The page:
The Final Four teams each have a play, a set, a way of moving on offense, that when a basket is needed, they will more often than not signal to in the Alamodome.
Watch for these "sets" on Saturday night in both national semifinal games.
Duke's offense consists mainly of fast-break opportunities in transition, a simple "motion" offense with spacing that allows for a lot of dribble penetration and ball screeens to free Chris Duhon to drive into the heart of the defense and make good "reads."
The Blue Devils' set plays are very simple, but effective because Mike Krzyzewski is looking for specific opportunities to exploit his team's talents.
In this set, Luol Deng (4) sets a ball screen at the top of the key for Duhon (1), who tries to drive into the lane or draw J.J. Redick's man (3). Duhon's pass to Redick is what we call a "penetration-and-kick" 3-point shot.
Now, if Duhon can't turn the corner, he passes back to Deng (4) for the 3-pointer or the post-feed inside to Shelden Williams (5)
UConn is another team that has a number of "favorite" plays. But here is a set play which has a number of options that fit the Huskies' explosive personnel.
Another option off this set sees Brown (1) use Okafor's screen (5) to dribble to the middle as Gordon (2) comes off Rashad Anderson's screen (3) looking for a jump shot.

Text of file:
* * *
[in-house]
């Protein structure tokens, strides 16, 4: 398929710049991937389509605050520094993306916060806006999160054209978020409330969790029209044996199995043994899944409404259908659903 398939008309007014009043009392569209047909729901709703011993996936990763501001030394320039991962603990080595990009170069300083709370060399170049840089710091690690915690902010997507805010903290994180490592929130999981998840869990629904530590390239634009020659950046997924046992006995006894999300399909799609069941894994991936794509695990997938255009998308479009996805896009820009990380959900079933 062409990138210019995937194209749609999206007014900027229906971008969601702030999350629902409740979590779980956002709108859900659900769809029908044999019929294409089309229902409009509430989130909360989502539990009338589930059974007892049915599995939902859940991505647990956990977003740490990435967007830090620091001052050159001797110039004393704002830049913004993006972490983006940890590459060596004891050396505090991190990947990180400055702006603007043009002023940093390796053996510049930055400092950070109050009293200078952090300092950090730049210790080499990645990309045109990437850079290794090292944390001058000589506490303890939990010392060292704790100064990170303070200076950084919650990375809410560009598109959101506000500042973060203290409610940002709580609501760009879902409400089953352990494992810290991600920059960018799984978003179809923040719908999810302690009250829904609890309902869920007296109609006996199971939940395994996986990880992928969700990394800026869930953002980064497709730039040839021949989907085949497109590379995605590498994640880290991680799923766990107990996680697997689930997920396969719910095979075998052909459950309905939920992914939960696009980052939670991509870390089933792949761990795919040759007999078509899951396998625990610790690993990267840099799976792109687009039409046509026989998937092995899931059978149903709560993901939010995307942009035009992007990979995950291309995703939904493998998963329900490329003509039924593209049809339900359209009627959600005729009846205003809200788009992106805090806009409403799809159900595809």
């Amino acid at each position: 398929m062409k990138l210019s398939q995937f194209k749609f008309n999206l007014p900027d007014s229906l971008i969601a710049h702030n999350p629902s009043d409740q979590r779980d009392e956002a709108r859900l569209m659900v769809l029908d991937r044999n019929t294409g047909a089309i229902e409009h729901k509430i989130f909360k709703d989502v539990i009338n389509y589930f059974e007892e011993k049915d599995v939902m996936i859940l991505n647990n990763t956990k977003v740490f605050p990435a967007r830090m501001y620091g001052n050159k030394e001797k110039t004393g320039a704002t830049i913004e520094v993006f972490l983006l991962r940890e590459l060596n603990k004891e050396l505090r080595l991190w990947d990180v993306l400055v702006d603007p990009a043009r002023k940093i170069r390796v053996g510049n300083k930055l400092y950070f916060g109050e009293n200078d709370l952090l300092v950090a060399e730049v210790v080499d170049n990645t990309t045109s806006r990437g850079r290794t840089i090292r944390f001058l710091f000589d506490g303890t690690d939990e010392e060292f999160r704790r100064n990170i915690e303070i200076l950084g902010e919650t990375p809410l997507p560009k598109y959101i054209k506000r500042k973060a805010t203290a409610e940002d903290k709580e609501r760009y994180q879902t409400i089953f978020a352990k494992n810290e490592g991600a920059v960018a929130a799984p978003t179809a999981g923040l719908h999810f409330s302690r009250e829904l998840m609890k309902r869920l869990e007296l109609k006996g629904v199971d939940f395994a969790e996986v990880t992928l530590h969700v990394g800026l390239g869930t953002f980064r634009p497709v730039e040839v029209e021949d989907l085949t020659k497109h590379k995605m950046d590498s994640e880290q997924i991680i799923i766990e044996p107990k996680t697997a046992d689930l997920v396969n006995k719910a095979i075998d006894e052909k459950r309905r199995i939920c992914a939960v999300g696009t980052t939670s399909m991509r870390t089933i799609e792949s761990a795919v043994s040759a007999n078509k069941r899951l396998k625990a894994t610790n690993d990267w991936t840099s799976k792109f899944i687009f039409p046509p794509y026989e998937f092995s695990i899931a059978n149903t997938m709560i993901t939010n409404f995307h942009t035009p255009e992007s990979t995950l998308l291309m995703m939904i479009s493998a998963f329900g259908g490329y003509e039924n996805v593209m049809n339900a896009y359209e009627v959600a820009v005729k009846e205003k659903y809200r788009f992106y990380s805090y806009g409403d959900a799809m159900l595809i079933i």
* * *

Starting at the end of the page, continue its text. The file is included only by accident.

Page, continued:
Finally, if Gordon (2) catches the pass and doesn't have a shot, Anderson (3) and Josh Boone (4) set a staggered double screen for Okafor (5), who posts up for the high percentage shot.
Because Georgia Tech is a transition-orientated team, it likes to run some set plays right out of its fast break. Ths makes it difficult for defenders to react, because they are mainly concerned about retreating to build their halfcourt defense.
Here is an example of how the Yellow Jackets can set up a play on the break.
As Elder dribbles out, Jack (1) cuts off McHenry's screen and Luke Schensher (5) sets a "flare" screen for Lewis (2). Elder picks out to the open spot on the floor.
Oklahoma State actually runs a "set play" offense that has a lot of bread-and-butter, or favorite, plays. So, when we talk about OSU's set plays, there isn't a lot of room for freelancing.
Here is a play, however, that the Cowboys ran as soon as they touched the ball against Saint Joseph's in the East Rutherford final. I'd say that qualifies as a "favorite" play.
As we know, Lucas can hit this shot (just ask St. Joe's). But his first look is inside for a cutting McFarlin, who is getting a screen across from Allen. If Georgia Tech is able to cut off the pass inside, well, Lucas won't hesitate to shoot the 3-pointer.